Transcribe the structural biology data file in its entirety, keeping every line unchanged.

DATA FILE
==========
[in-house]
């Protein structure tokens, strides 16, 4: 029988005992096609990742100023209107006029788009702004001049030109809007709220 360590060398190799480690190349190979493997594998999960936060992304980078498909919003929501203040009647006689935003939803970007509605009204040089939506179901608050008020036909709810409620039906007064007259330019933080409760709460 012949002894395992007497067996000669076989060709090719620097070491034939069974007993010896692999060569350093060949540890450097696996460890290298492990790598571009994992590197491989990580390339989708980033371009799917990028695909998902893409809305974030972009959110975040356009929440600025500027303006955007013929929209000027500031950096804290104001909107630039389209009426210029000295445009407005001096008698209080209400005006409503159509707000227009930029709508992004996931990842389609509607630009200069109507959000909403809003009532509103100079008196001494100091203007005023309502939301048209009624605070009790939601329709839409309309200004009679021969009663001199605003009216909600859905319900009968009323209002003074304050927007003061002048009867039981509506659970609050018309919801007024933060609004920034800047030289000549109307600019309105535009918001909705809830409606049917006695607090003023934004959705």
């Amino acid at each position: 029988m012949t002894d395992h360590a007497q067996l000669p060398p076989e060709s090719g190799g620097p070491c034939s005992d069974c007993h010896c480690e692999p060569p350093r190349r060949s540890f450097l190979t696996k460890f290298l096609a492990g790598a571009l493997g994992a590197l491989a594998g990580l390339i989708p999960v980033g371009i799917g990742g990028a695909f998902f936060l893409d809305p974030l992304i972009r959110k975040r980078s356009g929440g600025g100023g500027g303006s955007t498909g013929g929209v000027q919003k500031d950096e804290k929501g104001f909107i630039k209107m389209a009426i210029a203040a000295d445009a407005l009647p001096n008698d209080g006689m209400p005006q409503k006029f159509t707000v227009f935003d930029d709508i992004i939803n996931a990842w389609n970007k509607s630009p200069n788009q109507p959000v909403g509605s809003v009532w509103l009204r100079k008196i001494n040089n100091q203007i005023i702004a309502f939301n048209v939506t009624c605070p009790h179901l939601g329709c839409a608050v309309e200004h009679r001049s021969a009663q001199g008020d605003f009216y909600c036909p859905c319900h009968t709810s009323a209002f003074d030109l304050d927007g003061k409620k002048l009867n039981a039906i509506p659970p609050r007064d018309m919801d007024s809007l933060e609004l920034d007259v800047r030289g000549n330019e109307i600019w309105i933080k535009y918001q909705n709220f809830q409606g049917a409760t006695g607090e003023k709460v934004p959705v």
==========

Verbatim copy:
[in-house]
């Protein structure tokens, strides 16, 4: 029988005992096609990742100023209107006029788009702004001049030109809007709220 360590060398190799480690190349190979493997594998999960936060992304980078498909919003929501203040009647006689935003939803970007509605009204040089939506179901608050008020036909709810409620039906007064007259330019933080409760709460 012949002894395992007497067996000669076989060709090719620097070491034939069974007993010896692999060569350093060949540890450097696996460890290298492990790598571009994992590197491989990580390339989708980033371009799917990028695909998902893409809305974030972009959110975040356009929440600025500027303006955007013929929209000027500031950096804290104001909107630039389209009426210029000295445009407005001096008698209080209400005006409503159509707000227009930029709508992004996931990842389609509607630009200069109507959000909403809003009532509103100079008196001494100091203007005023309502939301048209009624605070009790939601329709839409309309200004009679021969009663001199605003009216909600859905319900009968009323209002003074304050927007003061002048009867039981509506659970609050018309919801007024933060609004920034800047030289000549109307600019309105535009918001909705809830409606049917006695607090003023934004959705």
């Amino acid at each position: 029988m012949t002894d395992h360590a007497q067996l000669p060398p076989e060709s090719g190799g620097p070491c034939s005992d069974c007993h010896c480690e692999p060569p350093r190349r060949s540890f450097l190979t696996k460890f290298l096609a492990g790598a571009l493997g994992a590197l491989a594998g990580l390339i989708p999960v980033g371009i799917g990742g990028a695909f998902f936060l893409d809305p974030l992304i972009r959110k975040r980078s356009g929440g600025g100023g500027g303006s955007t498909g013929g929209v000027q919003k500031d950096e804290k929501g104001f909107i630039k209107m389209a009426i210029a203040a000295d445009a407005l009647p001096n008698d209080g006689m209400p005006q409503k006029f159509t707000v227009f935003d930029d709508i992004i939803n996931a990842w389609n970007k509607s630009p200069n788009q109507p959000v909403g509605s809003v009532w509103l009204r100079k008196i001494n040089n100091q203007i005023i702004a309502f939301n048209v939506t009624c605070p009790h179901l939601g329709c839409a608050v309309e200004h009679r001049s021969a009663q001199g008020d605003f009216y909600c036909p859905c319900h009968t709810s009323a209002f003074d030109l304050d927007g003061k409620k002048l009867n039981a039906i509506p659970p609050r007064d018309m919801d007024s809007l933060e609004l920034d007259v800047r030289g000549n330019e109307i600019w309105i933080k535009y918001q909705n709220f809830q409606g049917a409760t006695g607090e003023k709460v934004p959705v």